"What was the cost?"


#1

I was talking with my agnostic friend last night about the meaning of Christianity. He raised an interesting objection. Actually, it’s not an objection per se, but more of a doubt:

“What did Christ lose in becoming man, if he knew all along that he was going to die, rise again, and go to heaven? It doesn’t seem like much of a sacrifice. There’s no risk, no tension…no surprise.”

To which I responded by talking about kenosis, about his “emptying out” when he became man. What are your thoughts on this?


#2

For another thing, he was in extreme anguish in the garden in the mere anticipation of his horribly cruel torture and death. “not much of a sacrifice”?:confused:


#3

His entire life was in preparation for and anticipation of the Passion.
Has your freind seen the movie? Uncertainty regarding one’s final destination is hardly the only concern (though perhaps the most important - it being infinite) of life.


#4

And I don’t think it was only the physical pain and suffering. God Himself, knowing no sin, capable of no sin, loving us so much, took on the real and particular sin of every person (with it’s sadness, alienation, hate, everything) that would ever be. Pow, I just got grateful again.


#5

AMEN to all the responses - JKirk, I’m with you! (I just got grateful again)

If I can ask a dumb question - I’ve never heard of this kenosis before. What was that? The divinity couldn’t have been removed from him, could it?

Thank you!
Elizabeth


#6

Rather than belittling what Christ did (He didn’t have to lift a finger, of course) we should recognize that with strong enough faith each of us will also go to heaven as well. We’re no worse off than Christ, but most of us don’t have the faith to see that.


#7

He allowed Himself to be shamed and humiliated by His creations, whom He only ever desired to love…

If my children treated me like that and I endured it with loving patience, I suppose you could consider that a sacrifice…

RyanL


#8

It hurt like hell, for one thing. Plus He also saw clearly the full horror of sin. Your agnostic friend could never bear such pain. None of us could.


#9

In addition to his sacrifice, He came to give us an example. Now compared to a just abstract notion of God, where someone states something akin to “Thus says the Lord” and that is it, there is a closeness that the incarnation has brought. This manifests the extent of the love God has for us. It just fully impresses me and fills my heart when I contemplate this. Which probably is just one of the many reasons for God to do this, to show His love for us.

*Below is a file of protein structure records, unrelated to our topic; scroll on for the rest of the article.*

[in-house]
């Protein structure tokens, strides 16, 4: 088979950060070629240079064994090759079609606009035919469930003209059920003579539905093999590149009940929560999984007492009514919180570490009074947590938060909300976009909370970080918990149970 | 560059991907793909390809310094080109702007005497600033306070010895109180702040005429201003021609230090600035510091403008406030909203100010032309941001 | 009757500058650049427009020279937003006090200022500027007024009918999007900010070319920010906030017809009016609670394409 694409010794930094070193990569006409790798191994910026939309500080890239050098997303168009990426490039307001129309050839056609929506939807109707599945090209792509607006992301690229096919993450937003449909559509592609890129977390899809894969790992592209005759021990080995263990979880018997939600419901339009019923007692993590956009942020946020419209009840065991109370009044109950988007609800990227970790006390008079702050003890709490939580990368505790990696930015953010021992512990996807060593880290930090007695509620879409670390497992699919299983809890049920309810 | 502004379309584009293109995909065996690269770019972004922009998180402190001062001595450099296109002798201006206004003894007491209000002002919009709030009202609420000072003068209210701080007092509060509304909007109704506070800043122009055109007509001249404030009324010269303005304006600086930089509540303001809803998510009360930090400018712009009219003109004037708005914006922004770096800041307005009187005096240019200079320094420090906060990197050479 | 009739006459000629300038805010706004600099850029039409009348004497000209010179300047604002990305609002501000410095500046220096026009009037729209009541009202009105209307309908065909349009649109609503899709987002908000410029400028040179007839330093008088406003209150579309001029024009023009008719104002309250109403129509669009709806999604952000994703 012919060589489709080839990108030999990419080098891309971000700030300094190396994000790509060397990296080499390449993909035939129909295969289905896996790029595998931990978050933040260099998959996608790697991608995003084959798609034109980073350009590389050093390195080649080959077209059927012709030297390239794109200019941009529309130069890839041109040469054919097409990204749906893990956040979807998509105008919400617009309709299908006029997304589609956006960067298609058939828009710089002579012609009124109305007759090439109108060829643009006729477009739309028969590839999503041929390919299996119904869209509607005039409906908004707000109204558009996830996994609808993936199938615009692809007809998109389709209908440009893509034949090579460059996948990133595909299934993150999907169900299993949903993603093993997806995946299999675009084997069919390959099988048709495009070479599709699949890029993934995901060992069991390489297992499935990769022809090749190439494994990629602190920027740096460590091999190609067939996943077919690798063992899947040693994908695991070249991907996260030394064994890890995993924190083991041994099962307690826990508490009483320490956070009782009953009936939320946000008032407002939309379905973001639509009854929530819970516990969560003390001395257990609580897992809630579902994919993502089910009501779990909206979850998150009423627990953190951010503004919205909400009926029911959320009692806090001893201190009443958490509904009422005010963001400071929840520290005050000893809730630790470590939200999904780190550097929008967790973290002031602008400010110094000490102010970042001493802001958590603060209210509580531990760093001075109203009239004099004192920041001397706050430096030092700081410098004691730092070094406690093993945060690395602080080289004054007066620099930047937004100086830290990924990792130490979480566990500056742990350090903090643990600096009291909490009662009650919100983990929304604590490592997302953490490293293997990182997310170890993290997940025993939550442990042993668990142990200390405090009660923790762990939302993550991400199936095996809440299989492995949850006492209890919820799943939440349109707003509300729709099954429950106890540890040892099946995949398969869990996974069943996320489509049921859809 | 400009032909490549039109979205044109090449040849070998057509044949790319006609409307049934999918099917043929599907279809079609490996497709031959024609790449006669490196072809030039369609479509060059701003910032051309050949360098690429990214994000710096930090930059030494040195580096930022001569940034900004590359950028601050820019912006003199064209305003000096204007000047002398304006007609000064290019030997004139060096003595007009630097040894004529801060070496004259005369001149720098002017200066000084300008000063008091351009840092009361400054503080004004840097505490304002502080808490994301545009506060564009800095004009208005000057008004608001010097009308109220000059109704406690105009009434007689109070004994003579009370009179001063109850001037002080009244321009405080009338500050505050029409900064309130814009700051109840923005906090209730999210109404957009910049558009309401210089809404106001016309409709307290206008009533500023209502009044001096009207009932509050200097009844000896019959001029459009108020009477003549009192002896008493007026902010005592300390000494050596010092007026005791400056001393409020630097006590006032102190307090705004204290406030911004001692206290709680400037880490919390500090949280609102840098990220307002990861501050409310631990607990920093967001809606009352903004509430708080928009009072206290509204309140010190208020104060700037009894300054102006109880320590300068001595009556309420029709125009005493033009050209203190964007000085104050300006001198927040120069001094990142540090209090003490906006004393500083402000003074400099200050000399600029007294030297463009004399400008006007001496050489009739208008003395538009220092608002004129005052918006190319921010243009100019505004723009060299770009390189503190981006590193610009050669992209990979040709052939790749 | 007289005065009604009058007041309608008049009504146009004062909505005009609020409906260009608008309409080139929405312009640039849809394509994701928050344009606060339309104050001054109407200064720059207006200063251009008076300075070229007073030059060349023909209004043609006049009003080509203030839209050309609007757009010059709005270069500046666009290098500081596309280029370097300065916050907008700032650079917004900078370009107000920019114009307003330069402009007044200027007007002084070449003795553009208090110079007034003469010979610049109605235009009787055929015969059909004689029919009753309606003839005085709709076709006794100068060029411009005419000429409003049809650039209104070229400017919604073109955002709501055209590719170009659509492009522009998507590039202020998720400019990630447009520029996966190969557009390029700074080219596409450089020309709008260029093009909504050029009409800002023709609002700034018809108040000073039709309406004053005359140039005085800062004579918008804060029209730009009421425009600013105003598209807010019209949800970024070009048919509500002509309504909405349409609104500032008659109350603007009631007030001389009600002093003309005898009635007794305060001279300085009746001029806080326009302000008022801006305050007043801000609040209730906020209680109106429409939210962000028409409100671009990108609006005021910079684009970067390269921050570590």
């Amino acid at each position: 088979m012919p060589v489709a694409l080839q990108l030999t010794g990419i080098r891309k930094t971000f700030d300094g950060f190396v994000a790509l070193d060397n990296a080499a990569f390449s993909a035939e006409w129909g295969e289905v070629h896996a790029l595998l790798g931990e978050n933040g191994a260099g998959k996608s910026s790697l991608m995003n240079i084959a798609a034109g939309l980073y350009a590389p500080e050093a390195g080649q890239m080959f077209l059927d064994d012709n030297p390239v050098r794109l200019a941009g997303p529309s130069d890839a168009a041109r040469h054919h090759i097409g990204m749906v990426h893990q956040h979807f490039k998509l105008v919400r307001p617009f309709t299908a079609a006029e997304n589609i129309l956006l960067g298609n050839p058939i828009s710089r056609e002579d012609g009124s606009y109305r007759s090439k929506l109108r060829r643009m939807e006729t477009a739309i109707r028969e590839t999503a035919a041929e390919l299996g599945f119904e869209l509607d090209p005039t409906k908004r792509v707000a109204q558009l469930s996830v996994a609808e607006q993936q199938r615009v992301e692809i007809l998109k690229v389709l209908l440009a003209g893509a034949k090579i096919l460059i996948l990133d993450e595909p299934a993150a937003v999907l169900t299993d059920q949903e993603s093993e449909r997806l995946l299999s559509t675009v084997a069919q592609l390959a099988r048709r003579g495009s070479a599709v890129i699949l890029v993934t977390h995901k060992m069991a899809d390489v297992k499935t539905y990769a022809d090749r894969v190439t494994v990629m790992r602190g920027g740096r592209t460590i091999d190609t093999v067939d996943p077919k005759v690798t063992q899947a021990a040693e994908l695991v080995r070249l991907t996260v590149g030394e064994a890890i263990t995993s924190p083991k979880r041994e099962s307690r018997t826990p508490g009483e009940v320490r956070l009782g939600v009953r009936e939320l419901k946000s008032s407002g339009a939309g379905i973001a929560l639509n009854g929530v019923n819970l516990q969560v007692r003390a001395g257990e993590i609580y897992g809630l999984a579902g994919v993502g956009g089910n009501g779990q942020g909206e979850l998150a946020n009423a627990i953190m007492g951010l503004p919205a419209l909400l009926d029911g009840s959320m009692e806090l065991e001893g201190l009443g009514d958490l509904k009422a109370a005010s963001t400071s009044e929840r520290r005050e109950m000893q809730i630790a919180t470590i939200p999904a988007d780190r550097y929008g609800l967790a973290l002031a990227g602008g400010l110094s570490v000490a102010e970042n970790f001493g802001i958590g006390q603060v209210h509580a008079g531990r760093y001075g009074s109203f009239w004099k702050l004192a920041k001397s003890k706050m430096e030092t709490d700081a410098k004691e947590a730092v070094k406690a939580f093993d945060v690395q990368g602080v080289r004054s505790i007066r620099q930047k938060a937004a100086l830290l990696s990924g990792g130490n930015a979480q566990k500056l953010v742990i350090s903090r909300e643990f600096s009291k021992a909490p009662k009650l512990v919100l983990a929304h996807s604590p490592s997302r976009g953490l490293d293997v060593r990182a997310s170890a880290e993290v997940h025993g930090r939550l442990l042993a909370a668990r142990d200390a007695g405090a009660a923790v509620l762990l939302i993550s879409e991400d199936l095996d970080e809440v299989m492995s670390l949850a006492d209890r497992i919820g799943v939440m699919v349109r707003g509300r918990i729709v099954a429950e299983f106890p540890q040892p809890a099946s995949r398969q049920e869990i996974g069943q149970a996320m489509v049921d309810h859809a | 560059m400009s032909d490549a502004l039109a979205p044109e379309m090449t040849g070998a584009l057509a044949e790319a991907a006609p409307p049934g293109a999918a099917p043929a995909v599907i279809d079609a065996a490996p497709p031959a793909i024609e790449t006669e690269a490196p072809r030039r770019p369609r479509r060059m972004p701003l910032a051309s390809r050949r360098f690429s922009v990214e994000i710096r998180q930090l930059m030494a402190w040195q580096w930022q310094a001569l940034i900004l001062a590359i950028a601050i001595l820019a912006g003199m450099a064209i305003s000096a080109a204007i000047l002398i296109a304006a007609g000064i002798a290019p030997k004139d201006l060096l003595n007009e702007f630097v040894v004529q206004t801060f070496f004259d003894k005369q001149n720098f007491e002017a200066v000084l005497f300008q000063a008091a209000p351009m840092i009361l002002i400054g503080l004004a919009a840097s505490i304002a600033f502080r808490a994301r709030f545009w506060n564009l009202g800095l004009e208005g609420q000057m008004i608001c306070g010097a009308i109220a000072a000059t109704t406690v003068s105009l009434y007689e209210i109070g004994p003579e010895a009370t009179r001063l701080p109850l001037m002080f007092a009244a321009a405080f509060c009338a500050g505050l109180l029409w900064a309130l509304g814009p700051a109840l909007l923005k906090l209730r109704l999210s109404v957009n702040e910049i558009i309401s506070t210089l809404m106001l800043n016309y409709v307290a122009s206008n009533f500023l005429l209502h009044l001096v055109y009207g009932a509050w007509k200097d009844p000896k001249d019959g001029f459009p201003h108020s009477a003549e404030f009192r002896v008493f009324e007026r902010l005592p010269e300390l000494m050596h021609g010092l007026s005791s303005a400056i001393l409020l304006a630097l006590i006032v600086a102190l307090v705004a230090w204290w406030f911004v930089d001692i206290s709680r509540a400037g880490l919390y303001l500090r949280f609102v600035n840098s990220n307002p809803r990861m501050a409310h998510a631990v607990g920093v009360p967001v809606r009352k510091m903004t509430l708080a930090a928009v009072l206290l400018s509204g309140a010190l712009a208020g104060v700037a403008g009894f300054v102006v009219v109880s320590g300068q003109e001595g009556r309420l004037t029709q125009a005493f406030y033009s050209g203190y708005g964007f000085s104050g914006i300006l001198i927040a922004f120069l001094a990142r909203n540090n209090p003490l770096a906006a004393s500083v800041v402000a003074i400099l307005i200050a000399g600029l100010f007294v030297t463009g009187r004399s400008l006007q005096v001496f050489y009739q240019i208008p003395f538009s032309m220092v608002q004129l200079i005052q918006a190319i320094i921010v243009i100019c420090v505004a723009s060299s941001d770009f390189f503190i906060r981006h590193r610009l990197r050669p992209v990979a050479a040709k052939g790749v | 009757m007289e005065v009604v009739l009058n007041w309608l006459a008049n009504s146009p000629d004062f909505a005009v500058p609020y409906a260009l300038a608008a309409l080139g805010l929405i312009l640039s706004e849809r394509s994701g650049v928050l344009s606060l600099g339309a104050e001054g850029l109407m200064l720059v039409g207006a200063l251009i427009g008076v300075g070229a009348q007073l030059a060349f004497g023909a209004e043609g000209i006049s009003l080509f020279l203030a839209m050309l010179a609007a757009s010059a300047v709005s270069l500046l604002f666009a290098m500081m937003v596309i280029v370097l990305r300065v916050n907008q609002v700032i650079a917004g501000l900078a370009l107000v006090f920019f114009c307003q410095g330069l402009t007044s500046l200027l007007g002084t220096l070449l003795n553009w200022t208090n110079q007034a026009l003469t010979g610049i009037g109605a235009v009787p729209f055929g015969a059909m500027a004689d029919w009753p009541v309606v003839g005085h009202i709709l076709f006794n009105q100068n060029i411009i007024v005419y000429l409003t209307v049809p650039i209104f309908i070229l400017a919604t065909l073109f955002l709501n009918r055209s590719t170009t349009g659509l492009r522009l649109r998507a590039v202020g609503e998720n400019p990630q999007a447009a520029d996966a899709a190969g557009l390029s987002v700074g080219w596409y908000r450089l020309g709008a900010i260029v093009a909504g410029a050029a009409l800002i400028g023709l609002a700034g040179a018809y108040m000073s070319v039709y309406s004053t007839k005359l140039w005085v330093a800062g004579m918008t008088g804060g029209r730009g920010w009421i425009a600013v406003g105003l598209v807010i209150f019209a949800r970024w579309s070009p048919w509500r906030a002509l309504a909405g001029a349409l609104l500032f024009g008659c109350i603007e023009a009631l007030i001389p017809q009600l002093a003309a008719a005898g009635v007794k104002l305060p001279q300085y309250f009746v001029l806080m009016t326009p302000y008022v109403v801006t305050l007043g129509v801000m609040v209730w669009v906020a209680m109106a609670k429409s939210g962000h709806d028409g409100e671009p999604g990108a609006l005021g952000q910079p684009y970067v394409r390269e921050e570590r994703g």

Scylla


#10

[quote=The Augustinian]I was talking with my agnostic friend last night about the meaning of Christianity. He raised an interesting objection. Actually, it’s not an objection per se, but more of a doubt:

“What did Christ lose in becoming man, if he knew all along that he was going to die, rise again, and go to heaven? It doesn’t seem like much of a sacrifice. There’s no risk, no tension…no surprise.”

To which I responded by talking about kenosis, about his “emptying out” when he became man. What are your thoughts on this?
[/quote]

Maybe the idea of ‘sacrifice’ doesn’t explain the whole story.


#11

To answer "What did Christ lose?"
I’d say: His life - as a Man - by terrible sufferings.

He willingly gave up his life, so that we might have eternal Life.

Jesus suffered, not merely as Man, but also as God.

He knew how much He had to suffer for the sins of the whole world - for all time. Because of this fore-knowledge, Jesus must have suffered at least twice. First during his prayers in the Garden of Olives, and again when what He foresaw became actuality: the flogging, a crown of thorns beaten into His head, the carrying of the cross on a body that was one open wound, the crucificion itself.

Because of this foreknowledge of his impending sufferings, Jesus sweated blood. I don’t know, or have never heard of anyone sweating blood like Jesus did. (Probably mystics, but that’s another story.)

Jesus, as God, is a Being with unlimited capacities. His suffering must have been expecienced on severly spiritual levels in the most intense, unlimited way, unfathomably to mere human beings. Jesus’ whole Life can be considered a Life of Suffering. Consider the hardships (hunger, thirst, no comfortable places to sleep while on his many exhausting travels), ridicule, humiliations, ungratefulness, and many other things.

By the sacrifice of giving up his earthly life, flesh was united with the spiritual. That’s why we can receive Jesus wholly in Holy Communion - Body and Blood (flesh), His Soul and Divinity. Not just in a spiritual manner.

I think all this adds up to one HUGE Sacrifice.

Jesus lost his Life, in order to give men Eternal Life.


#12

Jesus, being the second person of the Trinity, is completely whole and unneeding of our existence. Anything that the Father, the Son, or the Holy Spirit does for our salvation is to be accepted gratefully and humbly. They needed to do nothing for us.

That Jesus would allow himself to become fully human, feeling our pain, baring our sins on the cross for our sake makes me tremble. Any effort by the divine on our part is worthy of our unending thanks and praise.


closed #13

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